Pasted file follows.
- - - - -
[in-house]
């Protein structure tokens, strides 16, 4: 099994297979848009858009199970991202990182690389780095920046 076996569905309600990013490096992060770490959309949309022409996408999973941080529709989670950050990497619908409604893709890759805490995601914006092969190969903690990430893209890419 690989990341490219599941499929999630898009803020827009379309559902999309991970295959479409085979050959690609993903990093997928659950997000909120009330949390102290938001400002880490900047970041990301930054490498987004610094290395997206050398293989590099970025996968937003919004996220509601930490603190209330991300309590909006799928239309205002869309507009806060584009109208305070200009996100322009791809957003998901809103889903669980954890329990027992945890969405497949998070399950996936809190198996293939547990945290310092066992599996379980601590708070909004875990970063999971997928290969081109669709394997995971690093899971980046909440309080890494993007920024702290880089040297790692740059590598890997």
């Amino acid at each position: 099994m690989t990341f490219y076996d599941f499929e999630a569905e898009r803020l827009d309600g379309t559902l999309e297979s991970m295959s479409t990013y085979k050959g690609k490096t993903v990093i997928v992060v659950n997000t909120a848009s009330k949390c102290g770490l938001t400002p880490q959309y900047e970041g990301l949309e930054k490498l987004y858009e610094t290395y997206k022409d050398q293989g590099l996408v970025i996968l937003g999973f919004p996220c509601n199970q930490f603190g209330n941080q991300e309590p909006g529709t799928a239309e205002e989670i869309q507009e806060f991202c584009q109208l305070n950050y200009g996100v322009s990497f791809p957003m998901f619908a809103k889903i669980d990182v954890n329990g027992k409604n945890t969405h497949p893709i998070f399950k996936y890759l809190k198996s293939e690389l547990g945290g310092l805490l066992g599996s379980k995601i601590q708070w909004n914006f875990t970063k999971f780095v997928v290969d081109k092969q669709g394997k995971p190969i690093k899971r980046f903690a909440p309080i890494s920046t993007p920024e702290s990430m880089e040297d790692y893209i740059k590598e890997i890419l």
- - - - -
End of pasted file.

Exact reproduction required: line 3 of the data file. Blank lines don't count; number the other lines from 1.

């Amino acid at each position: 099994m690989t990341f490219y076996d599941f499929e999630a569905e898009r803020l827009d309600g379309t559902l999309e297979s991970m295959s479409t990013y085979k050959g690609k490096t993903v990093i997928v992060v659950n997000t909120a848009s009330k949390c102290g770490l938001t400002p880490q959309y900047e970041g990301l949309e930054k490498l987004y858009e610094t290395y997206k022409d050398q293989g590099l996408v970025i996968l937003g999973f919004p996220c509601n199970q930490f603190g209330n941080q991300e309590p909006g529709t799928a239309e205002e989670i869309q507009e806060f991202c584009q109208l305070n950050y200009g996100v322009s990497f791809p957003m998901f619908a809103k889903i669980d990182v954890n329990g027992k409604n945890t969405h497949p893709i998070f399950k996936y890759l809190k198996s293939e690389l547990g945290g310092l805490l066992g599996s379980k995601i601590q708070w909004n914006f875990t970063k999971f780095v997928v290969d081109k092969q669709g394997k995971p190969i690093k899971r980046f903690a909440p309080i890494s920046t993007p920024e702290s990430m880089e040297d790692y893209i740059k590598e890997i890419l």